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What is the Government Scheme to end hunger?

Government Scheme to end hunger; India ranks 101st out of 116 countries on the 2021 Global Hunger Index (GHI) Ranking. The Government

By Muskan Dixit
New Update
What is the Government Scheme to end hunger?

Ground Report | New Delhi: Government Scheme to end hunger; India ranks 101st out of 116 countries on the 2021 Global Hunger Index (GHI) Ranking. The Government of India is denying the index and accords that the issue of hunger and malnutrition is the priority. The government is implementing several schemes to improve the situation in the country.

There are 1.3 billion people in India, according to the Food and Agriculture Organization of the United Nations report 2021, around 208 million people are undernourished, the prevalence of child wasting in children under 5 years is 17.3%, child stunting is 30.9%, anaemia in women is 53%.

There are five hunger-fighting initiatives taken by the government including National Nutrition Mission (NNM), National Food Security Mission, Zero Hunger Programme, Eat Right India Movement and efforts towards Food Fortification.

What is the Government Scheme to end hunger

National Nutrition Mission

India’s Prime Minister, Shri Narendra Modi, launched the National Nutrition Mission (NNM) or the Poshan Abhiyaan with the goal of attaining “Kuposhan Mukt Bharat” on International Women’s Day 2018.

The aim of the mission is to remove malnutrition from the country by 2022. 

The target of the National Nutrition Mission

  • The goal of NNM is to improve nutritional status.
  • It targets children, anemia (among young children, women and adolescents), low birth weight, undernutrition.
  • Intensified health and nutrition services for 1000 days.

National Food Security Mission(NFSM)

  The NFSM was launched in Rabi in 2007 with a view to enhancing the production of rice, wheat and pulses.

On the 12th, the five-year plan added other crops like coarse cereals and commercial crops through area expansion. It proposed a revision of beneficiaries as per the latest population, currently being through census-2011.

The main objective is to provide food and nutritional security, ensuring access to adequate quantities and quality food at affordable prices to the people to live life with dignity.

The central and state government shares the responsibility of regulating PDS and try to implement some strategies as follows-

  • Focus On increment of annual crops (pulses) production and grow them.
  • Sustainable increase in the targeted crops through area expansion and productivity enhancement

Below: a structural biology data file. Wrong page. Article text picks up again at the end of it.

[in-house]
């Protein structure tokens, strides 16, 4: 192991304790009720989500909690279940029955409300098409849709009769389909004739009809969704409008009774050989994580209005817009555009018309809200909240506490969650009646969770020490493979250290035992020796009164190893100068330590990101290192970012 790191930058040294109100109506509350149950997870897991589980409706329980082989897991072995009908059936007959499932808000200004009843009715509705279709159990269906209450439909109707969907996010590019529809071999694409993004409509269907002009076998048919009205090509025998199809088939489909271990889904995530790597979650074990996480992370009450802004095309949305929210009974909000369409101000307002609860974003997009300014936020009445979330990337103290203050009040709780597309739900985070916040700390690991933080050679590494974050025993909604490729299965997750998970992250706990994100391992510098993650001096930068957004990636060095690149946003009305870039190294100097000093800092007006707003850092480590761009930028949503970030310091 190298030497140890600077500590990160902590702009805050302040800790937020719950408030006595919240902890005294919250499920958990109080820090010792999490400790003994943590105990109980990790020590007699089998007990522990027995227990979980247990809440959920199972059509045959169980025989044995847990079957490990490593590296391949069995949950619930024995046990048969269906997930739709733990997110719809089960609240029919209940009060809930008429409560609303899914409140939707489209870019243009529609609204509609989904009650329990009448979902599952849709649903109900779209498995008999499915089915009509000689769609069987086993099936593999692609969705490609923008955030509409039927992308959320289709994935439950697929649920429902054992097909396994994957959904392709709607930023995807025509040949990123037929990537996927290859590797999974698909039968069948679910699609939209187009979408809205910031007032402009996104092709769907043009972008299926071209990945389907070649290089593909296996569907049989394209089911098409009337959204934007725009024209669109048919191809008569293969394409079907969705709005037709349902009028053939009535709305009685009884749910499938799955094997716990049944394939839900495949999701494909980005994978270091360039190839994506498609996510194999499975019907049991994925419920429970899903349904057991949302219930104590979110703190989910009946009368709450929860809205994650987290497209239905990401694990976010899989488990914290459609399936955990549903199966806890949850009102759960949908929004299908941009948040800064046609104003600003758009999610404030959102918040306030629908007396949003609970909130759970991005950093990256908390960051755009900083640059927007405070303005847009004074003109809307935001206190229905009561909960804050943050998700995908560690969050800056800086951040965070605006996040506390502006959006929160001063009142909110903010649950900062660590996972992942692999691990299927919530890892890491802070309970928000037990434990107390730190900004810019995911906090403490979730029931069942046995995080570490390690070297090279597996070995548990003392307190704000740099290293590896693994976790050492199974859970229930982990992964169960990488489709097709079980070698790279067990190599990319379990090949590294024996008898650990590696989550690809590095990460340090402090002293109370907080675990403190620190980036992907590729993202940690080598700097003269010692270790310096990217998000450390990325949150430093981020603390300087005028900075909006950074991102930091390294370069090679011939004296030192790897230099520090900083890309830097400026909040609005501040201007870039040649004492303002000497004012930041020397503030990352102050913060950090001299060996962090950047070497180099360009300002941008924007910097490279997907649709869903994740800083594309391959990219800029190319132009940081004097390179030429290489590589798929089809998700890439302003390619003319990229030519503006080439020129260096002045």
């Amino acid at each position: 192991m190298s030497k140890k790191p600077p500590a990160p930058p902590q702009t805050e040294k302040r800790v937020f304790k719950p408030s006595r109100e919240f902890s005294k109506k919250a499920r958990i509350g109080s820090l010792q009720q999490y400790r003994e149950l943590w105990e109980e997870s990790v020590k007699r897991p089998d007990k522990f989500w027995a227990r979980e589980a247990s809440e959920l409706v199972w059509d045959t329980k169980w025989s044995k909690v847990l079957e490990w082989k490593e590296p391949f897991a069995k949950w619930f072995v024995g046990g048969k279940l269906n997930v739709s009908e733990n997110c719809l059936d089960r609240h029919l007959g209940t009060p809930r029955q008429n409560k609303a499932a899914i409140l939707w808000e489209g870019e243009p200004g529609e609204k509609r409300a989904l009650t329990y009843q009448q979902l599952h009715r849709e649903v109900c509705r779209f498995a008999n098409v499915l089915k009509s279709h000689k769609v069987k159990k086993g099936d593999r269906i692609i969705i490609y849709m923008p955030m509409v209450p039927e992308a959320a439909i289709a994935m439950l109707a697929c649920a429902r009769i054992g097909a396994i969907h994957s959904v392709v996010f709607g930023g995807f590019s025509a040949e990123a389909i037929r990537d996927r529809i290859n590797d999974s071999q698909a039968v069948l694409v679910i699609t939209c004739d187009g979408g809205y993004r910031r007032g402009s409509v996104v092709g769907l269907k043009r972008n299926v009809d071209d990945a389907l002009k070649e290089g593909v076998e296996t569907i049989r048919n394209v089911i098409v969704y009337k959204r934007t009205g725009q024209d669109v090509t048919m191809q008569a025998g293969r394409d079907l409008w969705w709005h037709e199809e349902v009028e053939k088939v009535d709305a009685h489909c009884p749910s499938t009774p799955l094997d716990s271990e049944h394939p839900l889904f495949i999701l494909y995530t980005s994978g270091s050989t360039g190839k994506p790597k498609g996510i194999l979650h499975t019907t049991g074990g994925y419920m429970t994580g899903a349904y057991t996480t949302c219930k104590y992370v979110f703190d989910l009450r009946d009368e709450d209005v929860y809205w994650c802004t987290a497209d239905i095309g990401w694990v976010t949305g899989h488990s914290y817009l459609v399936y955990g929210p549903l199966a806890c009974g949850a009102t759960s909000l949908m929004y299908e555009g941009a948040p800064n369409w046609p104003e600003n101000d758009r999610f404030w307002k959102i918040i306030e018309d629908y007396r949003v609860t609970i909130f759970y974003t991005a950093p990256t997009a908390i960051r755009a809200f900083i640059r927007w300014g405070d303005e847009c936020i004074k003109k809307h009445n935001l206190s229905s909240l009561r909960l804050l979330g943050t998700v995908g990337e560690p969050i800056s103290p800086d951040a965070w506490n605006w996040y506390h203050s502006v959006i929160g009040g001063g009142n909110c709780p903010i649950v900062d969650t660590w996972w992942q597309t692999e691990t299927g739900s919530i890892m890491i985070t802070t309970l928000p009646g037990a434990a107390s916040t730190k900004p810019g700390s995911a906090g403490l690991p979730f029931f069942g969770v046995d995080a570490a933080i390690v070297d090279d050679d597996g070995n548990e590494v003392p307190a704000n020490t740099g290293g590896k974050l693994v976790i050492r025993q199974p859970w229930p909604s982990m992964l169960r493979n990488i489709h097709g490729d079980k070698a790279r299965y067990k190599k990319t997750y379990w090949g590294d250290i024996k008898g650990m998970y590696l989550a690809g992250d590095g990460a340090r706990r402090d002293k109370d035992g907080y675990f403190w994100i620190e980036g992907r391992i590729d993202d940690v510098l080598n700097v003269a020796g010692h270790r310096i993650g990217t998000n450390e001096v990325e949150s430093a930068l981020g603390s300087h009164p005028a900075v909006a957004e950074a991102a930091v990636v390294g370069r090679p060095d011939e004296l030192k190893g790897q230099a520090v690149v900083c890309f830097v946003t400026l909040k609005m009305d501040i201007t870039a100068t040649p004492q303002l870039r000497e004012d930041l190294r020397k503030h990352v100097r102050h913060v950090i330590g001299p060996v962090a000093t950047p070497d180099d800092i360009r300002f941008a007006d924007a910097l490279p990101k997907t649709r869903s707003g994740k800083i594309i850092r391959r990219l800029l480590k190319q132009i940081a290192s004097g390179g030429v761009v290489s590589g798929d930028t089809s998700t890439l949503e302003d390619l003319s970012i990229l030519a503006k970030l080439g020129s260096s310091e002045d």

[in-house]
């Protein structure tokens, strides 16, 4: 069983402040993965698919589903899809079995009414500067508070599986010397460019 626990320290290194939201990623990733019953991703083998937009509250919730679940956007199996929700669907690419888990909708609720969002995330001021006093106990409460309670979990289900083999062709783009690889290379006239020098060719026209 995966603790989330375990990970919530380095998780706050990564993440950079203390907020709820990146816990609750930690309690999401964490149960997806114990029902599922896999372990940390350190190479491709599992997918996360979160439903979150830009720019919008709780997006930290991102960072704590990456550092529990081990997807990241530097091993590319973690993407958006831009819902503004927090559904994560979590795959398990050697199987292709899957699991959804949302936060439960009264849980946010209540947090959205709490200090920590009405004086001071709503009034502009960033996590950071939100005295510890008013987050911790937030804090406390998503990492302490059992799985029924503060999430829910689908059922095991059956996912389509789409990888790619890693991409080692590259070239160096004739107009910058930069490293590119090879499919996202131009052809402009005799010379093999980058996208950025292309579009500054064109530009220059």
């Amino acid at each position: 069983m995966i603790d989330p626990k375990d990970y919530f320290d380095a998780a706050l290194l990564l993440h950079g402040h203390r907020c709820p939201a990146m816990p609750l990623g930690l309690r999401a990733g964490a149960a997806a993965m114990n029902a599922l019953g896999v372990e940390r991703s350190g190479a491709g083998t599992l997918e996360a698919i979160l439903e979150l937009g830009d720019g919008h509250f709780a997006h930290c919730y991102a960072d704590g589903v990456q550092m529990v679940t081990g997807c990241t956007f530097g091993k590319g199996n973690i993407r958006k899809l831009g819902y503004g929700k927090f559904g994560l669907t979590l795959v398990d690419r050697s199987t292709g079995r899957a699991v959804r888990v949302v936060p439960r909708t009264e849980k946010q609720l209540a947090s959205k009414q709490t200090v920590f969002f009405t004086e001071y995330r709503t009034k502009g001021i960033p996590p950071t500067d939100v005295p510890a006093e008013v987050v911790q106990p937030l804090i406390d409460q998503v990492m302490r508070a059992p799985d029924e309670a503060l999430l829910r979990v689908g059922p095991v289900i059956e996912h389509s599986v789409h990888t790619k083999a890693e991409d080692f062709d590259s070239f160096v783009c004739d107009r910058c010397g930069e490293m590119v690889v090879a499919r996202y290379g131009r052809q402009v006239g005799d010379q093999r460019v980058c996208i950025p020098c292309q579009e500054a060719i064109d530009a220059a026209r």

• Rise in the level net income
  • Restoration of soil fertility and productivity at the individual farm level
  • Subsidies also provided under NFSM.

Zero Hunger Programme

The Zero Hunger programme was launched on October 16, 2017. The day is marked as ‘World Food Day. It focuses on nutrition, health and agriculture. It was initiated by joint collaboration of the Indian Council of Agriculture Research (ICAR), the Indian Council of Medical Research (ICMR), MS Swaminathan Industry Research Assistance Council (BIRAC). This programme received the Nobel Peace Prize in 2020.

The aim of the programme is

  • Double the agriculture productivity and income of small scale farmers
  • Eliminate the wastage of the food
  • Ensuring the sustainable food production system and access to food all around the world.
  • Decrease the child stunting for children 2 years and younger etc.

The program focuses on developing farm equipment, revamping the farming system and beginning zero hunger training and others. In India, most farmers do not have an adequate amount of land and lack knowledge of technology. Without proper storage available, transportation and marketing places, most food goes to waste.

Eat  Right India Movement

The Eat  Right India Movement is an initiative of the government of India. The Safety and Standard Authority of India (FSSAI) to transform the country's food system in order to ensure safe, healthy and sustainable food for all Indians. This scheme was launched in 2018.  The goal was ‘Sahi Bhojan, Bethar Jeevan’. It is a flagship programme in line with other initiatives including

  • Ayushmaan Bharat
  • Poshan Abhiyaan
  • Anemia Mukt Bharat
  • Swachh Bharat Mission

Aiming till 2050, to create a culture of safe, healthy and sustainable food for all.

Mid Day Meal Scheme

 Mid Day Meal Scheme was started on August 15, 1995, under the programme of  National Support to Primary Education. In September 2021 it was renamed PM Poshan. Its aim is to provide food to all the children enrolled in government-aided schools, local body schools, and special training centers.

The scheme has been revamped for 5 years, from 2021-2022 to 2025-26 with a budget of 1,30,794.90 crore. The government hopes for 11.80 crore children studying in 11.20 lakh schools across India.

The one reason for the rise in the Global Hunger Index is Covid-19 Pandemic. The lockdown creates huge crises of food, jobs and livelihood.

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